Among the most recurring themes in the writings of Friedrich Wilhelm Nietzsche, rich in interrelated argumentative paths, we can trace the ethical drift and the destitution of fundamental values ​​for individual life (represented above all by Christianity), a fact that he defines as nihilism, a term used in a positive meaning by the German philosopher to indicate the negation of consolidated morality and its replacement with a new system of values; the annihilation of the moral and religious foundations of Western civilization is summarized in the famous statement: “God is dead”. Nietzsche’s life and works Nietzsche is a great scrutinizer of the human soul because he analyzes the decay of values. For Nietzsche there are two forms of nihilism: strong and weak. Weak nihilism criticizes men who still have a fictitious and false link with religion (“the last man”). Strong nihilism states that after the death of God there are two forms of exit: the eternal return and the superman (and in this offering a way out of nihilism he detaches himself from Schopenhauer).

The eternal return

According to Nietzsche, the conception of a linear history is fallacious because history is cyclical, there is an eternal return of the same, a cyclicality of the universe, a return to Greek nature that is expressed in the Dionysian cosmic cycle, thus denying the finitude of time and the purpose of becoming. The moment, therefore, in Nietzsche’s conception has its full meaning, deserving to be lived for itself as if it were eternal.

The superman

Nietzsche opposes traditional values, typical of a “slave morality” characterized by the weakness of the individual and by the resentment that hides interest (exemplary the Christian morality of sacrifice), which would give life to the figure of the disenchanted and aware of nothingness, heroically responsible for his own finitude, the superman (Übermensch) born to go “beyond” the man of the present. The superman affirms life by accepting its suffering, pain and the contradictions that accompany it with joyful (Dionysian) love for existence; he is a creator of values and for this reason he is devoid of fixed and immutable values, beyond good and evil, the creator of an “autonomous morality”.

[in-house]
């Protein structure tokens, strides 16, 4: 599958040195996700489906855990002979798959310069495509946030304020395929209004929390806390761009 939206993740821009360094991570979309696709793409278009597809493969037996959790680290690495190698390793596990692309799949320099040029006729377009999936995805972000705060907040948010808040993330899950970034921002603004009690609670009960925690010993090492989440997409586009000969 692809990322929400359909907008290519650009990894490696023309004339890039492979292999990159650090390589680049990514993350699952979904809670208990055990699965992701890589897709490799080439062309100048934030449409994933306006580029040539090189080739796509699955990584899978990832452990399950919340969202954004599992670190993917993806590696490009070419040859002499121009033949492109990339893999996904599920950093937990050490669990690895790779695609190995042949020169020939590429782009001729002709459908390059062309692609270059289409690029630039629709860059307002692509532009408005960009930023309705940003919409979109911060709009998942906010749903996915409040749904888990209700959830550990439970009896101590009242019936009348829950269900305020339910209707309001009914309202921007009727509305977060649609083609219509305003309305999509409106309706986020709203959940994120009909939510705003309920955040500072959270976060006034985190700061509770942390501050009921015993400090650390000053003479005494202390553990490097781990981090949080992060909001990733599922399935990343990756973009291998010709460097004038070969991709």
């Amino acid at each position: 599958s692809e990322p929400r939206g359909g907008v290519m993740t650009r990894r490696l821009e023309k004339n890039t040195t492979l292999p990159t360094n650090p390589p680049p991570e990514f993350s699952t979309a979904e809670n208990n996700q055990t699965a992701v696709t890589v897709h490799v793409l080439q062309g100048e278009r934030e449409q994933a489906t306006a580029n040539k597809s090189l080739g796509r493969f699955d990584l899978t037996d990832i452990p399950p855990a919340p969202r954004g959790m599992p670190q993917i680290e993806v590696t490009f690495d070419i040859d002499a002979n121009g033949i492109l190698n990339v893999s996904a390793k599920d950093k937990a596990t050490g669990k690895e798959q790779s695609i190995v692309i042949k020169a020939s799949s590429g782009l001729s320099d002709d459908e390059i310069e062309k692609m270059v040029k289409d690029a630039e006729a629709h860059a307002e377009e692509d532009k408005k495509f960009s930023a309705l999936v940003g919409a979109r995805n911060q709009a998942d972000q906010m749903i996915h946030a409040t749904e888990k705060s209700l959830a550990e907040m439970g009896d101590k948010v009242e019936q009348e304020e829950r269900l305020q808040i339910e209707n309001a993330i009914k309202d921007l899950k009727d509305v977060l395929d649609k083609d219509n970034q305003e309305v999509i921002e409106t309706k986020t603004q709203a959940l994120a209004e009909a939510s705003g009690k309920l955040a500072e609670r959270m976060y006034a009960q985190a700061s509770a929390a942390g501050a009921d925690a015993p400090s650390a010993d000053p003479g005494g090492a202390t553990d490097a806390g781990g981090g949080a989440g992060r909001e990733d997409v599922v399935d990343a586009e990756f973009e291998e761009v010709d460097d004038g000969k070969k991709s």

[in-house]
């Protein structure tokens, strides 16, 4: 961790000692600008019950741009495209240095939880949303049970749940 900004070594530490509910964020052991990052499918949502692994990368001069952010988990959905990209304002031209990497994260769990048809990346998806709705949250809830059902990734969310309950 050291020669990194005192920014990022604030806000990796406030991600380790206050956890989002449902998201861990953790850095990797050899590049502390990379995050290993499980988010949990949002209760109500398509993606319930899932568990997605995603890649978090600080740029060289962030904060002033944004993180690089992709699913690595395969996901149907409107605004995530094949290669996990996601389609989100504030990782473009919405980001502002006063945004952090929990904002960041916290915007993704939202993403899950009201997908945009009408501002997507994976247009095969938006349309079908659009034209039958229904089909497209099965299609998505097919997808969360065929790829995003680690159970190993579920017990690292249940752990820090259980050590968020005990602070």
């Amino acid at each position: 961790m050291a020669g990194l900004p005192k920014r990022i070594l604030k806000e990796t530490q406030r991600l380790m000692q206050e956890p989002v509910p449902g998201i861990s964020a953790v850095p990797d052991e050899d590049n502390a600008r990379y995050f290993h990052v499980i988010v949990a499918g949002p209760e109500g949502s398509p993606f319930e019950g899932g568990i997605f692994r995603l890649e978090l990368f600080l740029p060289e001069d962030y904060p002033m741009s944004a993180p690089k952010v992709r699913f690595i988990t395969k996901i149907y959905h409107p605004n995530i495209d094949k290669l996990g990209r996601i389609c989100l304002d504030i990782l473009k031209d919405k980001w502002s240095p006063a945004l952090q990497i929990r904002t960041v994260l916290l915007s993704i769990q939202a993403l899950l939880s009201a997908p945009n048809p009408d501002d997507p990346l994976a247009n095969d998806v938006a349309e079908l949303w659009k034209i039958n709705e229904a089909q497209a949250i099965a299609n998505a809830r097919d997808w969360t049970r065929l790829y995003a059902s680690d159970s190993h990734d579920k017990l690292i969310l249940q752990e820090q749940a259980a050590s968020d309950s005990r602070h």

The will to power

According to Nietzsche, all human behavior is motivated by the “will to power”. In the positive sense of him, the will to power does not only represent the exercise of power over other individuals, but also over oneself for creative purposes. The will to power is the will of the individual to assert himself as a will in the face of the nothingness of values, the absurdity of the world, the reality of suffering. Free after the death of God, man can be the master and responsible for his own destiny. The subject of the will to power is he who has the strength to affirm his own perspective of the world. Also in this case Nietzsche is inspired by the Greek civilization which affirmed that there is no life without an instinct of power instinct that the Greek man has learned to dominate and make creative.

Interpretations of Nietzsche’s Thought

Friedrich Wilhelm Nietzsche’s thought has sometimes been interpreted as a paradigm of an oligarchic society and has been identified with totalitarian philosophies. Many scholars deny these connections, attributing them to a misunderstanding of Nietzsche’s work; the posthumous work The Will to Power (1906), moreover, which seemed to corroborate this interpretation, turned out to be the result of an arbitrary juxtaposition of aphorisms made by his sister Elisabeth and his friend Paul Gast.

The three metamorphoses

Of great importance within Nietzsche’s philosophy is Zarathustra’s discourse on the three metamorphoses. In fact, through the three figures of the camel, lion, child Nietzsche manages to explain the human progress towards his own self-liberation from the idols of superstition and guilt (religion and morality) towards the Dionysian innocence of the superman. The camel represents the man who fears and reveres, who bows before the greatness of God voluntarily assuming upon himself the great torments of the world. The man then becomes a lion when he fights against the morality that has been imposed on him by recognizing his former state of alienation. But the lion has a “freedom from …” and not a “freedom to …” and so to give new laws the lion must become a child, which represents innocence. The mottos are “you must” for the camel, “I want” for the lion and “I am” for the child.